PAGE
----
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Unit 10 1 U NIT 10 P ART A: B IOENERGETICS P ART B: C HEMISTRY OF C ARBOHYDRATES P ART C: G LYCOLYSIS P ART A: B IOENERGETICS Assignment: Nelson & Cox, pp. 485 – 509, 512 - 521. All living cells must obtain energy from their surroundings and expend it as efficiently as possible. Plants gather most of their energy from sunlight; animals use the energy stored in plants or other foods that they consume. The processing of this energy is central to the understanding of biochemistry. Bioenergetics, the quantitative analysis of how organisms gain and utilize energy, is a special part of the general science of energy transformation which is called thermodynamics. 1. Use Fig. 3 (p. 487) to distinguish between catabolic and anabolic pathways. 2. Δ G = Δ H - T Δ S a. Name and define each of the terms in the above equation (pp. 490 - 491). What units are used for each of these terms? (Note this equation is almost never used by biochemists because we work at one temperature and don't measure heat formation.) b. Distinguish between Δ G, Δ G°, and Δ G'° (p. 491).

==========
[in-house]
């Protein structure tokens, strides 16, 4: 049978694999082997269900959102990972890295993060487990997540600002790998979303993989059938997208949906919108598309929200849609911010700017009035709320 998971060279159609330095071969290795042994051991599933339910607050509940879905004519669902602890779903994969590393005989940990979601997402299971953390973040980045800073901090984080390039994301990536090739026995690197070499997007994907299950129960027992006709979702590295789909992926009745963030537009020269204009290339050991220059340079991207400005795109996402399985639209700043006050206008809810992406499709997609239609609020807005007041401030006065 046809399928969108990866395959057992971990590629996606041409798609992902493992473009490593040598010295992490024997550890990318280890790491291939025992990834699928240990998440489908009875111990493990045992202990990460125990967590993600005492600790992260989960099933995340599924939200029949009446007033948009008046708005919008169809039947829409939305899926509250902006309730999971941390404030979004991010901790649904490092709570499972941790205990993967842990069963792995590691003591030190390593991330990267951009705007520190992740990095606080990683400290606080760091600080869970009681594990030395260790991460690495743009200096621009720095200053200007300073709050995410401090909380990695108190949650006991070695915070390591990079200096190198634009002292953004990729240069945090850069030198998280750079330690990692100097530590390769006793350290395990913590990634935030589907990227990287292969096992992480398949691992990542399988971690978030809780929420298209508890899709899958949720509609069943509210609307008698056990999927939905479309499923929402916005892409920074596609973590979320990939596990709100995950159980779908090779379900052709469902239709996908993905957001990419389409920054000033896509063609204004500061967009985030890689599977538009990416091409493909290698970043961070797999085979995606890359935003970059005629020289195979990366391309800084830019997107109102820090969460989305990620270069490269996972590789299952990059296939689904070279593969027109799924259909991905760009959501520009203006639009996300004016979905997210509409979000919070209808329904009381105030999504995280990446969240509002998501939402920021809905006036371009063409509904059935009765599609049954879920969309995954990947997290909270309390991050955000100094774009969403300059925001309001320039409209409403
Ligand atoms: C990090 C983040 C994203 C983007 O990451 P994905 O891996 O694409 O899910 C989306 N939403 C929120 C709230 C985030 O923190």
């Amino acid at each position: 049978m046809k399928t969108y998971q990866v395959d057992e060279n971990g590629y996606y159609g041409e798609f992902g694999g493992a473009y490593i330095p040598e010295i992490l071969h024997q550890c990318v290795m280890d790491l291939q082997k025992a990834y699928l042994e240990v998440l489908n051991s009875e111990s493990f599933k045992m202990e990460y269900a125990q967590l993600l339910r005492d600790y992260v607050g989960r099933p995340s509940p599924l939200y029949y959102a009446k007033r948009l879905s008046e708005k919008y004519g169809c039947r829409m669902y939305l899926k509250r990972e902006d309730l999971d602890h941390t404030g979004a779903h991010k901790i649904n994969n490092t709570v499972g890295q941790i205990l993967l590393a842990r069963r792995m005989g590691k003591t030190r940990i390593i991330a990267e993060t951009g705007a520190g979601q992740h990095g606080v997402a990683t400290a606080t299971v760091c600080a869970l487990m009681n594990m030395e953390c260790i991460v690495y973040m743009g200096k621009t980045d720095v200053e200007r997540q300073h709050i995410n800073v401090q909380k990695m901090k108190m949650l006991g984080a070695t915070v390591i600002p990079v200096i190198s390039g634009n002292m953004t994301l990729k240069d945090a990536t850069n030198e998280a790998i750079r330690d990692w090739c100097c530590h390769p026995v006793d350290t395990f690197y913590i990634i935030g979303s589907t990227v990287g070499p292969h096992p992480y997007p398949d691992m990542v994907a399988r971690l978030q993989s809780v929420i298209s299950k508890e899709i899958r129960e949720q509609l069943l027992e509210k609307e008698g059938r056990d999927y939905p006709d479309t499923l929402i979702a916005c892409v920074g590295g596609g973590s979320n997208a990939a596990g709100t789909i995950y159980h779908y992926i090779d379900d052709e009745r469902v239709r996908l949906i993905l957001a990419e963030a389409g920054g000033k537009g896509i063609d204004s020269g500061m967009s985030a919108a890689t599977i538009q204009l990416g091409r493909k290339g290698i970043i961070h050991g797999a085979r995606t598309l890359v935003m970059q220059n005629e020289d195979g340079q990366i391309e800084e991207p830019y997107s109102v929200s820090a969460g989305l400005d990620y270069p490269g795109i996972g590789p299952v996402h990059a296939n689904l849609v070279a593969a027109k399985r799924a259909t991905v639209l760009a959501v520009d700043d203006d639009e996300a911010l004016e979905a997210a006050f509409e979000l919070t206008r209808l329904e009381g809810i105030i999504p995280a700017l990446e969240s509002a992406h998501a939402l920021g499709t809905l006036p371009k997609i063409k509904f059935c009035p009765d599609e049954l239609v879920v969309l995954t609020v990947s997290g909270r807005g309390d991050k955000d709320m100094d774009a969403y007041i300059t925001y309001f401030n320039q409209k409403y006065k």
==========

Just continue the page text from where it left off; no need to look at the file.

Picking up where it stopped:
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2 3. Δ G'° = -RT ln K'eq a. What is the sign of Δ G'° when the reaction proceeds in the written direction (p. 492)? b. Δ G is determined by measuring the equilibrium constant. Using the sample calculations on pp. 492 and 494 - 495 as a guide, do problems 2, 3, and 6 (pp. 522 - 524). c. Using Table 13-4 (p. 493), compare the free energy content of acid anhydride and ester bonds. 4. Of the equations shown in the textbook, the Gibbs equation is the most useful for biochemists because it involves concentrations which can be measured (equation 13-4; p. 493). To analyze the energetics of a pathway in vivo we first measure Keq in vitro , calculate Δ G'° and then measure Δ G in vivo by measuring the concentrations of products and reactants and applying equation 13-4. G = G’° + RT ln ([C][D] / [A][B]) a. Which term in the Gibbs equation can be used to predict whether a reaction will proceed? Note : It is Δ G, not Δ G , which determines whether a reaction will go spontaneously or not. Thus, why do the authors of most texts talk about coupled reactions, thermodynamic feasibility, etc . in terms of Δ G ? The reason is mostly a matter of convenience because these values can easily be looked up in tables. Sometimes Δ G and Δ G'° can, however, be very different! For example, one reaction in the citric acid cycle has a Δ G'° of +7.1 Kcal/mol and a negative Δ G. Although the Δ G'° would not suggest it, the reaction occurs spontaneously in the citric acid cycle due to the concentration term in the Gibbs equation. b. What does Δ G tell you about the rate of the reaction (p. 494)? c.
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